Monday, February 28, 2005

Suicidal Cake

My suicide checkers program, Suicidal Cake, has reached version number 1.08. It has a 6-piece endgame database, I suppose I am the first to compute this database. It also has an opening book of about 36'000 moves right now, with approximately 2000 more added each day. Suicide checkers is extremely tactical, many lines in the book have more star moves than non-star moves. This makes the game very hard for humans. It's hard for the programs too of course, as one mistake might cost you the game! Suicidal Cake has the huge advantage of an endgame database, which is more important in suicide checkers than in regular checkers; I'll return to this later. Suicidal Cake has played some games against two of the world's best suicide players, and has won every single game. I believe it is the strongest suicide checkers playing "entity" on the planet right now. Here's a game where the endgame database played a part, you can copy and paste the game into CheckerBoard.

[Event "Email game"]
[Date "2005-02-20"]
[Black "N.N."]
[White "Suicidal Cake 1.08"]
[Result "0-1"]
1. 11-15 24-19 2. 15x24 27x20 3. 8-11 21-17 4. 11-15 17-13 5. 12-16 20x11 6. 7x16 22-18 7. 15x22 26x17 8. 16-20 25-22 9. 4-8 28-24 10. 20x27 31x24 11. 8-11 29-25 12. 3-8 23-18 13. 10-14 17x10 14. 6x15 13x6 15. 1x10 30-26 16. 15-19 24x6 17. 2x9 18-14 {Suicidal Cake returns the man it has won to reach a winning 2 vs 2 endgame database position} 18. 9x18 22x15 19. 11x18 26-23 20. 18x27 32x23 {And here it is, this position is a win for white. Would you have guessed?} 21. 5-9 23-18 22. 9-13 18-15 23. 8-12 25-21 24. 12-16 15-11 {Red resigned. Play might have continued:}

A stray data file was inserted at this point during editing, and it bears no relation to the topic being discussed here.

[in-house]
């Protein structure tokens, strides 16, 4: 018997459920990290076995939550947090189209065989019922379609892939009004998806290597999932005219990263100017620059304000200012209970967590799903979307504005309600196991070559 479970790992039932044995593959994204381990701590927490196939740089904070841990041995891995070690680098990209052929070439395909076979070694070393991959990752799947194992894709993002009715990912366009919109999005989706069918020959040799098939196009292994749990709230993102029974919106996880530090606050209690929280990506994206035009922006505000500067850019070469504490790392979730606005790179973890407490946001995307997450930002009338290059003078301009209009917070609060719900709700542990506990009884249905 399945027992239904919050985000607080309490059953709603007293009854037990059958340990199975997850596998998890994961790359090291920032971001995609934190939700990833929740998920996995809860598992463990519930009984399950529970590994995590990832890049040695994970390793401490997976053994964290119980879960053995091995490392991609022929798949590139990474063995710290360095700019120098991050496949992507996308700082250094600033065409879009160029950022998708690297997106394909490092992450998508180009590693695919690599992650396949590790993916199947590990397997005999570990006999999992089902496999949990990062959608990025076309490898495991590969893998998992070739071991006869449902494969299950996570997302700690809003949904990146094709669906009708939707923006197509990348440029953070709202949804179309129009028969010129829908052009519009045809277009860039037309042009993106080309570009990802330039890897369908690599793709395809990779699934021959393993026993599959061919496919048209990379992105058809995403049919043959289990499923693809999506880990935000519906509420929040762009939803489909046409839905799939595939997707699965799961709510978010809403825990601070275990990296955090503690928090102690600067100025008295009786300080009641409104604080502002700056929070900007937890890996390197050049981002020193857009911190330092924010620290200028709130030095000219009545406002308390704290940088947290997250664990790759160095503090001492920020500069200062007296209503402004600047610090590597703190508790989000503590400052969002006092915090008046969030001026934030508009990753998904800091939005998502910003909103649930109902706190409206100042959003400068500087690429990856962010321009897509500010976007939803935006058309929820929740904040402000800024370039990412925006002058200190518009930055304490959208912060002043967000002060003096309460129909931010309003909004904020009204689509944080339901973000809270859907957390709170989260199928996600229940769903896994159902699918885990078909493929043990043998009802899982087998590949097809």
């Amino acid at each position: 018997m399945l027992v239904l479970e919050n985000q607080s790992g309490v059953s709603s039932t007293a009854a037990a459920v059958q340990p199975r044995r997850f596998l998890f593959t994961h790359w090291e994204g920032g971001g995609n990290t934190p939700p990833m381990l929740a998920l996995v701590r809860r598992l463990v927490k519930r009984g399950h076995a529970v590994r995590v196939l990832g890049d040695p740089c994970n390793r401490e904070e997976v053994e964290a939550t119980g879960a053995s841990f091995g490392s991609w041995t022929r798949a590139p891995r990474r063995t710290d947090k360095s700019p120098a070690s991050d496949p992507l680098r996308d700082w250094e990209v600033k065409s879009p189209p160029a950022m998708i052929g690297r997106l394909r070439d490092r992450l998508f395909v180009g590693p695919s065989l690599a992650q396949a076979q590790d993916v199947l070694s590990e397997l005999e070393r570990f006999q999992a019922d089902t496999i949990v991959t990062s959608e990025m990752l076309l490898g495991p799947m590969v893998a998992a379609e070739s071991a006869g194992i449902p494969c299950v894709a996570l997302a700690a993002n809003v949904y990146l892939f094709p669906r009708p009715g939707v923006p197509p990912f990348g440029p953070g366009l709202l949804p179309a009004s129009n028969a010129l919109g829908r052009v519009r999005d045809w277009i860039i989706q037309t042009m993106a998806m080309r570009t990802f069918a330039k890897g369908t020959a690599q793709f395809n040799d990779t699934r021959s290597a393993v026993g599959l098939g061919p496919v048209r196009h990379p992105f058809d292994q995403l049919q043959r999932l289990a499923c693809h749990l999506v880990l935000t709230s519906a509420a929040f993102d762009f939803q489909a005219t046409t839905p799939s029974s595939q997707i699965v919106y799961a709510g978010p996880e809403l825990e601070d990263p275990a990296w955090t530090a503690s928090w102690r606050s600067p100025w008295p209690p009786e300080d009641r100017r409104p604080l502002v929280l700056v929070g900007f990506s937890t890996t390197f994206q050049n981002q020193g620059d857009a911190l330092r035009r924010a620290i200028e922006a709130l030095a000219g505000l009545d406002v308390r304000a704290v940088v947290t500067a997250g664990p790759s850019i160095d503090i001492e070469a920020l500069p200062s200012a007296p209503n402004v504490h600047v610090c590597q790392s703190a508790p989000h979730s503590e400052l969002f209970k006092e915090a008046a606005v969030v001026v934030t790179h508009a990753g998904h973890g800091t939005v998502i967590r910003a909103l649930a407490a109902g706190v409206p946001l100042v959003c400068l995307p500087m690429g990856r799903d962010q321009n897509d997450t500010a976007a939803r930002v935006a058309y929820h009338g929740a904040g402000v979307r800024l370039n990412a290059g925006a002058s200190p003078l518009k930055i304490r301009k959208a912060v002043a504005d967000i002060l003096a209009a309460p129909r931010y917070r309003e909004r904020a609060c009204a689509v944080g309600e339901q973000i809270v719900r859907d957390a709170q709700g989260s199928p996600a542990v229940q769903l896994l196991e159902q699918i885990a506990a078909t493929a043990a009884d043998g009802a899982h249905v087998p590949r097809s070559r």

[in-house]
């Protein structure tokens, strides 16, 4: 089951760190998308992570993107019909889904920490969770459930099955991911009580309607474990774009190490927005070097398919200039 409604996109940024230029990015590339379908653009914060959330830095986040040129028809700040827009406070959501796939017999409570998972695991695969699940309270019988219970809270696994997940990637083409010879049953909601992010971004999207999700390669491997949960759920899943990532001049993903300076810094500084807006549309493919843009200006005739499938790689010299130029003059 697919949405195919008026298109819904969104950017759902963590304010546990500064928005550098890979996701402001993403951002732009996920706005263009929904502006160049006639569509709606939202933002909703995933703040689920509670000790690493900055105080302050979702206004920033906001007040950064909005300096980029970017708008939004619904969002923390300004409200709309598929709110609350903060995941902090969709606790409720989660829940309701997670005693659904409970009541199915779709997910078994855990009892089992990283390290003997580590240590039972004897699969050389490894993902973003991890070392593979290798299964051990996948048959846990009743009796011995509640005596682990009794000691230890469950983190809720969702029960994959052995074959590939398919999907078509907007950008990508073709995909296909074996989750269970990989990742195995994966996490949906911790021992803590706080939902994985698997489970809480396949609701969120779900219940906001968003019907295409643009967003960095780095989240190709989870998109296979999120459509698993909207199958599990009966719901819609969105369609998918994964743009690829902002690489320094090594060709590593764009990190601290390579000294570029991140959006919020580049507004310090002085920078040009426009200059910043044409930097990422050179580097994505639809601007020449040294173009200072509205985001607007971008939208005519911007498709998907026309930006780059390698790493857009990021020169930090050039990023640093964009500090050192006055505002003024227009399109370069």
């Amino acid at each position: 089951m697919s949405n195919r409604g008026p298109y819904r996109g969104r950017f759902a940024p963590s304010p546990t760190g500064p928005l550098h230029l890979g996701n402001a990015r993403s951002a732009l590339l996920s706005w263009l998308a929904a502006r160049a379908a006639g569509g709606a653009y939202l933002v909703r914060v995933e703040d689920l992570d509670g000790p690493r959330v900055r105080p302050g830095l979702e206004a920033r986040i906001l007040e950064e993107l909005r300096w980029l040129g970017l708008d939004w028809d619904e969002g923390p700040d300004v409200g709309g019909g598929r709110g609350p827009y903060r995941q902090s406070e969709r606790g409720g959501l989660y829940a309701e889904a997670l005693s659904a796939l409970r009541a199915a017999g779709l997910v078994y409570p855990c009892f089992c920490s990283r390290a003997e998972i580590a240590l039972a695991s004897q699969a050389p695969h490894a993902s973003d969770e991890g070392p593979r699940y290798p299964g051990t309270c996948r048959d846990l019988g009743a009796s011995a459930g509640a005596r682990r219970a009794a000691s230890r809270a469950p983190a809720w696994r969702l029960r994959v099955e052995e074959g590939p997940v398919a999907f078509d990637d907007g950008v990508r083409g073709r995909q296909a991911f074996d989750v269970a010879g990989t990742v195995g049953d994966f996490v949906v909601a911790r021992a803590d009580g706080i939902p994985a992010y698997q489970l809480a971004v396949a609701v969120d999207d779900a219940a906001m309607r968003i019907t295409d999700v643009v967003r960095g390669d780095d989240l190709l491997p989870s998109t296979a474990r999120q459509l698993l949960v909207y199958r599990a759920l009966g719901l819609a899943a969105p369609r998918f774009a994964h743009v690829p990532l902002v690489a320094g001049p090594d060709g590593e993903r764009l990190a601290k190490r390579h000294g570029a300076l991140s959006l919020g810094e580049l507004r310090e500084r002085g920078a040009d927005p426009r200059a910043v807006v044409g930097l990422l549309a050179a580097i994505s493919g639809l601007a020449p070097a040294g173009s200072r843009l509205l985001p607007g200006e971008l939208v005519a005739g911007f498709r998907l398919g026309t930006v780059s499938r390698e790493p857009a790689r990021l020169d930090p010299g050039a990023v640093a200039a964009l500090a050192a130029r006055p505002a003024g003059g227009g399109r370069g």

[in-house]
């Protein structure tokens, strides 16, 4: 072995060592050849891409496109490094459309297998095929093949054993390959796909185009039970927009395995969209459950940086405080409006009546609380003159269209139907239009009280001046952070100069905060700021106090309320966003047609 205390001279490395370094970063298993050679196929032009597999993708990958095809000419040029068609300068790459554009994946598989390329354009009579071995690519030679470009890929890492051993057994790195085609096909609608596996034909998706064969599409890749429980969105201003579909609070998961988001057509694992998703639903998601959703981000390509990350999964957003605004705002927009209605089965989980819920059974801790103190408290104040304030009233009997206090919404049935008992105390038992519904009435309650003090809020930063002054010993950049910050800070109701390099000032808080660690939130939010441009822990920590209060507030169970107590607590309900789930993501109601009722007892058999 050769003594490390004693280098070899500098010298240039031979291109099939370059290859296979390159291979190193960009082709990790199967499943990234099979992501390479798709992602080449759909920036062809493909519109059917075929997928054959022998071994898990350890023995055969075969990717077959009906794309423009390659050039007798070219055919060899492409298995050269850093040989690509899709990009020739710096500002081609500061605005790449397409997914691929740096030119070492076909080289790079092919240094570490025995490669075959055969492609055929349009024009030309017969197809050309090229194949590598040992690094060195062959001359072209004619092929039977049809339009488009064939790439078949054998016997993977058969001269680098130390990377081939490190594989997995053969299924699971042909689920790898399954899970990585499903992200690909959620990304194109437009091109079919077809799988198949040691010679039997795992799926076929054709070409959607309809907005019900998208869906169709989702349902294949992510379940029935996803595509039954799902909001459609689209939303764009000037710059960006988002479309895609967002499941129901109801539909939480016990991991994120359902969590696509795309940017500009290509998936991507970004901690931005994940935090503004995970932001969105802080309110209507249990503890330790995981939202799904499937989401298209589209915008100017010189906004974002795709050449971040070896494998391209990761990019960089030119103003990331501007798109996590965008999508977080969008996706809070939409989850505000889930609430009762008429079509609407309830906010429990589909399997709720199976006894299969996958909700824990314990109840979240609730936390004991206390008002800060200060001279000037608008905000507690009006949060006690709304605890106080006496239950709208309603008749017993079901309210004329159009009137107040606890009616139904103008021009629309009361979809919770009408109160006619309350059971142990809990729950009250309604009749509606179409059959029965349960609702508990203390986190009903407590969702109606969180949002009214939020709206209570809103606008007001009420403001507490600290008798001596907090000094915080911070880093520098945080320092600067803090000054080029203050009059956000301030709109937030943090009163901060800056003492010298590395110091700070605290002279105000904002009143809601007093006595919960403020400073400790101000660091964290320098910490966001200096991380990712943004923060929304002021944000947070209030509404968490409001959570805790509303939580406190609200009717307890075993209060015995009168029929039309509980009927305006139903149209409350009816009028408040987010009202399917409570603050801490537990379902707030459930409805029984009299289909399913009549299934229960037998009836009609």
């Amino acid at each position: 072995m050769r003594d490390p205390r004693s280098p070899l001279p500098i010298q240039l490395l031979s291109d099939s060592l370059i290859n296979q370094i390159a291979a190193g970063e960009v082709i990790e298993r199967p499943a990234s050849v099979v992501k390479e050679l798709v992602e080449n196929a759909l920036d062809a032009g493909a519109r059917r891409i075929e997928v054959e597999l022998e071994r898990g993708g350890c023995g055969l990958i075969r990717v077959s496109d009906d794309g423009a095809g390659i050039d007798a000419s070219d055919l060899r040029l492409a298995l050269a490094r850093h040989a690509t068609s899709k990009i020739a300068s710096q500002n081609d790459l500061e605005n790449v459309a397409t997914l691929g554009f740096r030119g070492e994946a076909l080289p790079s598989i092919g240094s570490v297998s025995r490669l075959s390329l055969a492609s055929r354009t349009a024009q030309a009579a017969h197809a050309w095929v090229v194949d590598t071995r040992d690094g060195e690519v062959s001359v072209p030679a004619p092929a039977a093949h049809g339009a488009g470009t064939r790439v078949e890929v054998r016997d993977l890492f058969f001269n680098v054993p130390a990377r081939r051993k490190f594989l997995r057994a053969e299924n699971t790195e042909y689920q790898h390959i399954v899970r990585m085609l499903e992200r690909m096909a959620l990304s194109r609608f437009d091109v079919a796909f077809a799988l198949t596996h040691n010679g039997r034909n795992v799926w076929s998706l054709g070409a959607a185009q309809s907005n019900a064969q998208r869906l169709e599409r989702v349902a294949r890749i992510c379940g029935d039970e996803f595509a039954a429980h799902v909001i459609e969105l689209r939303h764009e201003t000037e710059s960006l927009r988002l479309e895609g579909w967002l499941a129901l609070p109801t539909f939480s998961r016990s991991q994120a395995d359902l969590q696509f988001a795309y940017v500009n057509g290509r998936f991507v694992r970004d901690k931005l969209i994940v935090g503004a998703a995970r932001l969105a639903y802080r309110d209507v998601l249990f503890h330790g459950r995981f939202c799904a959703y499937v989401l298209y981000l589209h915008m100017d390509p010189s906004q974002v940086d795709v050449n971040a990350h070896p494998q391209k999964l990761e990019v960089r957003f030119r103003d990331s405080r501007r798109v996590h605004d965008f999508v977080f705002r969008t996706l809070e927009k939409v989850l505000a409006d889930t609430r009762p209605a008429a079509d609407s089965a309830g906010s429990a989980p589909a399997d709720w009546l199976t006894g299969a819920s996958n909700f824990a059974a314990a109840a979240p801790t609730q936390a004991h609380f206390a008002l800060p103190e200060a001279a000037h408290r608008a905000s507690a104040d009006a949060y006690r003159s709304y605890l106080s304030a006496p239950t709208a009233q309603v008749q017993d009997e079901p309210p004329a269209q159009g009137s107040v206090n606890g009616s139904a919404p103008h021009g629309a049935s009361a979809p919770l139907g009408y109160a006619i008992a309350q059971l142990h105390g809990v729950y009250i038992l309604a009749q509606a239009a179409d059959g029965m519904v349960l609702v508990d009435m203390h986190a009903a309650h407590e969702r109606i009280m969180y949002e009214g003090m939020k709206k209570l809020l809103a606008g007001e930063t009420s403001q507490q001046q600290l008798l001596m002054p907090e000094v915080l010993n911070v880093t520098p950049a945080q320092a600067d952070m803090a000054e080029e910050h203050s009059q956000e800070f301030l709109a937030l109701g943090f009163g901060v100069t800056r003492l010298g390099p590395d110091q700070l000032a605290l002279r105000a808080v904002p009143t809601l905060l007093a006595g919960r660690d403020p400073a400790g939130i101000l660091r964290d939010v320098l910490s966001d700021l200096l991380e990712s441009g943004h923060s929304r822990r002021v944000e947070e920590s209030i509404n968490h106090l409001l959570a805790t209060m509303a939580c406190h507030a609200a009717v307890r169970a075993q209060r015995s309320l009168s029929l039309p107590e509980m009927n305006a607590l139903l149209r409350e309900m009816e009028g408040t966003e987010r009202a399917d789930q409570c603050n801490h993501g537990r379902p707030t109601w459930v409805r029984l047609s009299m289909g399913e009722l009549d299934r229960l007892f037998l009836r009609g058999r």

25. 16-19 11-8 26. 19-23 8-4 27. 23-27 4-8 28. 27-32 8-11 29. 32-27 11-15 30. 27-32 21-17 31. 13x22 15-19 32. 22-25 19-23 33. 32-28 23-18 34. 28-24 18-22 35. 24-19 22x29 36. 19-24 29-25 37. 24-19 25-22 38. 19-16 22-18 39. 16-20 18-23 40. 20-24 23-27 41. 24x31 0-1

Thursday, February 24, 2005

Intermediate goals

When programming a strategy game, you basically combine two elements: A deep search and an evaluation function. The search will look at lots of positions (millions) that might arise from the current board position, while the evaluation has to tell the program whether this line is any good or not. Most of the time, the evaluation is not that difficult, at least not in checkers. The reason is simple, checkers is a very materialistic game. Most of the time, being a man ahead will win the game. In other games this is different, e.g. in chess the goal is to mate the enemy king, and you can sacrifice a lot of material for a violent attack on the king. In checkers, the situations where you can sacrifice a man are rather rare, allowing even pretty dumb programs to play well. Dumb in this context means that they have a rather weak evaluation function, but paired with a deep search it will do the job most of the time. Such intermediate goals, like winning a man or getting the first king which you can code into your evaluation, are necessary for the program to know what to do; only knowing the ultimate goal of the game alone will not get you anywhere unless the game is so simple that you can calculate right to the end.